Wednesday 16 December 2009


I’ve been pondering over this a lot today. Not that I’m a huge fan of Twiggy. Indeed I don’t really know what Twiggy does, except advertising M&S, but on investigation I have discovered that, in her youth she was a model, and later she became an actress and singer.

Of course this post isn’t at all about Twiggy. She is but a bit player in it. The post is about advertising, and the power it has over us, and how far we should let advertisers bend reality in their effort to sell us what they want us to buy.

Twiggy comes into it only because she has been advertising Oil of Olay beauty treatments, one of which is a moisturiser of sorts which they claim, or rather she claims on their behalf, is the secret to her brighter looking eyes. This claim is accompanied by a photograph of Twiggy with wrinkleless eyes, sparkling out at us. However, the reality is that, pretty and youthful though the 60 year old looks, she has bags under her eyes, crows’ feet and a double chin, as seen in another picture of her taken recently.

As I say, I’m not having a go at Twiggy. She looks great for 60. And we all know that show business personalities, male and female, make themselves look younger in publicity shots, album covers, film posters, etc, by the smart use of soft focus, good lighting and special angles, not to mention all manner of technical things that can be done with computers.

What I wonder is, when a personality is advertising a product designed to reduce the signs of aging, should her, or his, photograph be so doctored? Is it fair to potential customers of the product? How many people looking at that photograph of the incredibly youthful, smooth visage would seriously believe that, with the use of this product, they could look like that?

Men and women in the UK spend an unseemly amount on cosmetic, age defying, moisturising creams of some sort or another. (I couldn’t find a figure for women, but men alone apparently spend £1.3 billion a year). How much of this money is spent as a result of misleading advertising.... and what can we do about it?

Today the Advertising Standards Authority ruled that the advertisement could be misleading, but they thought that most people would realise that a woman of Twiggy’s age could not have achieved this kind of complexion by using this product alone. To be fair Proctor and Gamble, the manufacturers of the product have apparently replaced the photograph with one which is more realistic.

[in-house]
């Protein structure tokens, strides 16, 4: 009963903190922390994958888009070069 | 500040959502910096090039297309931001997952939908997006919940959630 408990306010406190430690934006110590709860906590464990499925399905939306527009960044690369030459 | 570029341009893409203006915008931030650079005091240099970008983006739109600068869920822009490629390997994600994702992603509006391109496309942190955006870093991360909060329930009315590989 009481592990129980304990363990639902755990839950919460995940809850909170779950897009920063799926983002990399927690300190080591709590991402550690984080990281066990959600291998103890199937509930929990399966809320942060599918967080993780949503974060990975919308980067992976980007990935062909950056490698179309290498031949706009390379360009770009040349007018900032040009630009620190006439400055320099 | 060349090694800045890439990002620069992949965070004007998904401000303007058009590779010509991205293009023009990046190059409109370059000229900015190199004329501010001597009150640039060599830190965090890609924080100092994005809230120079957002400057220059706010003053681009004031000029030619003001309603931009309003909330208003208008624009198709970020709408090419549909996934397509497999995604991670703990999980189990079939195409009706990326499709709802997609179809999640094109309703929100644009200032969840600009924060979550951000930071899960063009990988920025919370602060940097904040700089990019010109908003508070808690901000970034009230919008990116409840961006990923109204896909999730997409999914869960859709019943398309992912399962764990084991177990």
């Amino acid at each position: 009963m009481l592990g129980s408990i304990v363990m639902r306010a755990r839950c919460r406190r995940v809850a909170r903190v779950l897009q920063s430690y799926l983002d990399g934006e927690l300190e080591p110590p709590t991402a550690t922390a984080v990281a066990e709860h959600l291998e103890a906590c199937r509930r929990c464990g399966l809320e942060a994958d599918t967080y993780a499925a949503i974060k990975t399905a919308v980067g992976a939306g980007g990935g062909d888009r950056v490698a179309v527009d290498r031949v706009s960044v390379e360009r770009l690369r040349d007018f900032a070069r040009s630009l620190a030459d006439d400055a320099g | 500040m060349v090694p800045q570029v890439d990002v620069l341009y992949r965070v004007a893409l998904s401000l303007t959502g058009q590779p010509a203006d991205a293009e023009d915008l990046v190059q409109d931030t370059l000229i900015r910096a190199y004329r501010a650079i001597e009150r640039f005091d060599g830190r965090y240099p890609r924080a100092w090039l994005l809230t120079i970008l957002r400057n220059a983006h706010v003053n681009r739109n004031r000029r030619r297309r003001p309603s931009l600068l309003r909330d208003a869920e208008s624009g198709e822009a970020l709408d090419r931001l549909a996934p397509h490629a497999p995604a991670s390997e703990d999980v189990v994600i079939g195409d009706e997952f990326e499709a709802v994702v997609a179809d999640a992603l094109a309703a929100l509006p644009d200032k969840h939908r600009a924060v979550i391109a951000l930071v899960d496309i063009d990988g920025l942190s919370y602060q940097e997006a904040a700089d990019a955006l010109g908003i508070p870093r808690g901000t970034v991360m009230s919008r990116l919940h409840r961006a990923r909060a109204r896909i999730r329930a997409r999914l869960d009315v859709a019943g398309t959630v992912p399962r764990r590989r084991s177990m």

But no one has banned the use of misleading photographs in cosmetics advertising. I think it’s big business fleecing men and women who are vulnerable to the pressures to remain young forever. What do you think?


  1. Advertising is a form of deception, though I think the cosmetics industry ought not to be allowed to mislead the public by using cosmetically altered models to advertise beauty products.

    On the otherhand anti-deodorant and the occasional use of aftershave is as far as I've fallen in with the beautiful people.

  2. Yes QM. I suppose much of it is... not all. I agree. It's wicked to suggest to people they will have skin like picture 2, when in reality they are likely to have skin like picture 1.

    I like to do a bit of moisturizing myself QM. Must maintain these good looks don't you think?

    I'm wondering what it was like in the days when deodourant was little known and even less used. I doubt if I'd have liked the journey home on a crowded train or bus, especially in the summer.

  3. Pretty shoddy practice, did Twiggy not vet the add before it went out?

  4. Munguin. I don't know. I guess she probably would have liked that 2nd photo though... It probably looks like she did 20 years ago....

    I have to be honest, the image I have of her is selling M&S stuff, adn she looks somewhee between the two images, I guess. I don't have a problem with her pic, or anyone else's being airbrushed when she's selling Marks and Spencers Steak and Kidney Pie; that seems like normal vanity to me, but not when she's selling moisturiser for eyes and she's really got crow's feet that even a crow would be wary of, I think it's a bit thick.